July 20, 2003 |
One thing's for sure about nearly every so-called reality program that's come along during the recent boom in unscripted TV: There's nothing real about the experiences they show. Who, after all, would purposely drive a car off a three-story building? Who would choose to share a home with Motley Crue's Vince Neil, rapper M.C. Hammer, fallen child star Corey Feldman and chatty "Survivor" survivor Jerri Manthey? Or who would pick the love of his life from a lineup of beautiful women?
November 17, 2005 |
The 30-second commercial isn't dead after all. At least that's what the six broadcast networks -- CBS, NBC, ABC, Fox, UPN and the WB -- joined together to argue Wednesday, citing new research they contend shows digital video recorders such as TiVo don't pose as big a threat to the traditional TV spot as once feared.
March 23, 2009 |
Advertisers for years have sought to have their products weaved into the stories of television shows. The positive image of a well-known personality gulping a cola, tooling around in a recognized sports car, or shaking flakes from a cereal box can boost sales. Unfortunately, for advertisers, the plugs don't always come off as intended.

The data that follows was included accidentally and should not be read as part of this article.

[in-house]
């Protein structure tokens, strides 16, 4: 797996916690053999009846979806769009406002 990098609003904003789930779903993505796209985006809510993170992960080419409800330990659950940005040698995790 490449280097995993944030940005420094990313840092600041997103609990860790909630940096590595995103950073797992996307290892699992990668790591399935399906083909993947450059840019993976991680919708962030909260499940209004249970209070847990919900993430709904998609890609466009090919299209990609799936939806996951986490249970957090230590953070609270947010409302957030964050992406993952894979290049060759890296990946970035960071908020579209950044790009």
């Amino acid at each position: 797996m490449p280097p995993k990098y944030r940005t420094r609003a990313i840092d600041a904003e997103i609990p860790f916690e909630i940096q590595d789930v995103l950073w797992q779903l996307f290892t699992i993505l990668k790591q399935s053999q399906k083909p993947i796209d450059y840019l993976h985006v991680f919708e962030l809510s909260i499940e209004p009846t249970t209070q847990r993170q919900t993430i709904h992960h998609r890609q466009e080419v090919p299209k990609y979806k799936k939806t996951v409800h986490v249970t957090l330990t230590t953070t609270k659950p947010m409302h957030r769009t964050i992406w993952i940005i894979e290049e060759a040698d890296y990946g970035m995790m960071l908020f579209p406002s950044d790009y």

September 20, 2005 |
One of the keys to popular television makeover shows is the "reveal" -- the emotional payoff when the audience finally gets to see the suddenly slim contestant, the new house, the ugly-duckling-turned-swan. But with "Bound for Glory," ESPN is offering a different brand of reality programming -- one in which there's no guarantee of a successful transformation. The program, which premieres tonight at 7 p.m.
January 15, 2002 |
Some of the nation's largest corporate advertisers, seeking greater control over television, are proposing to create their own shows to air on the major broadcast networks. With the networks suffering a downturn in ad revenues, advertisers sense an opportunity to buy their way back into the creative process for prime-time television and, potentially, return to the early days of broadcasting when they controlled many of the most popular shows.